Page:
Many older Americans who lost their jobs in the recession have been forced to claim their Social Security benefits before they initially planned. About 200,000 more people filed initial claims than the Social Security Administration had predicted in 2009 and 2010. This trend is likely to continue in the near future due to chronic unemployment and underemployment. Seniors have been left with no choice but to draw from Social Security as job prospects have lagged behind those of other age groups. The Government Accountability Office reported that less than a third of those aged 55 – 64 who lost their jobs between 2007 and 2009 had found work by January 2010, compared with 41 percent of people 25 to 54.
An analysis by Richard W. Johnson of the Urban Institute found that 37 percent of older workers who lost their jobs between 2007 and 2011 and could not find work claimed Social Security at age 62. According to the New York Times, drawing from Social Security early may prove to be a stopgap for seniors in the short run, but cuts their long-term benefits by up to 20 – 30 percent per month compared to those who are able to wait until their full retirement age.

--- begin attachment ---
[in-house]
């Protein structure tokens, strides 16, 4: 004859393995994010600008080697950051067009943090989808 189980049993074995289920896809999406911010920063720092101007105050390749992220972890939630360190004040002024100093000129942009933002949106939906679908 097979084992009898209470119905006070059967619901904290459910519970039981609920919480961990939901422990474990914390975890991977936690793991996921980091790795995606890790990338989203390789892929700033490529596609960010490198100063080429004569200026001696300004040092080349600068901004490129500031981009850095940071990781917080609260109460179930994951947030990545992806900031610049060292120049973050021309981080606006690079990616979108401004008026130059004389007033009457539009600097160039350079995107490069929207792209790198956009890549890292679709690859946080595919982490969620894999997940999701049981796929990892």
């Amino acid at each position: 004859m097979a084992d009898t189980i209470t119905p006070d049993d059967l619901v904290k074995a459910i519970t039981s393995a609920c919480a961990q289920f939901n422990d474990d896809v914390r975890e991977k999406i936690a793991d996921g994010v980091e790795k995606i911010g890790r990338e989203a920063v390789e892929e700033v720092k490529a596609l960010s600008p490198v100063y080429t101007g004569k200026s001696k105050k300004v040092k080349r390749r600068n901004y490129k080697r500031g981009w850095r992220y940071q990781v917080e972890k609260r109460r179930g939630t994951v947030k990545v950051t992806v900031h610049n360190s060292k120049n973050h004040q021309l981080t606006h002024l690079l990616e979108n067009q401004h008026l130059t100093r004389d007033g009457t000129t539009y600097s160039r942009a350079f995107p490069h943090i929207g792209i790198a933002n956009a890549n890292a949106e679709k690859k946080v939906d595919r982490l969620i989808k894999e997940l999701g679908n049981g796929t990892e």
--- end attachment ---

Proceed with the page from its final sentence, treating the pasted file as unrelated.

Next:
“It is such a shame when seniors are forced to draw early from their Social Security because of forces beyond their control,” said Barbara Easterling, President of the Alliance for Retired Americans. “The Alliance will continue to fight so that all seniors can retire with dignity and on a solid financial ground.”
Reprinted from the Alliance for Retired Americans’ Friday Alert.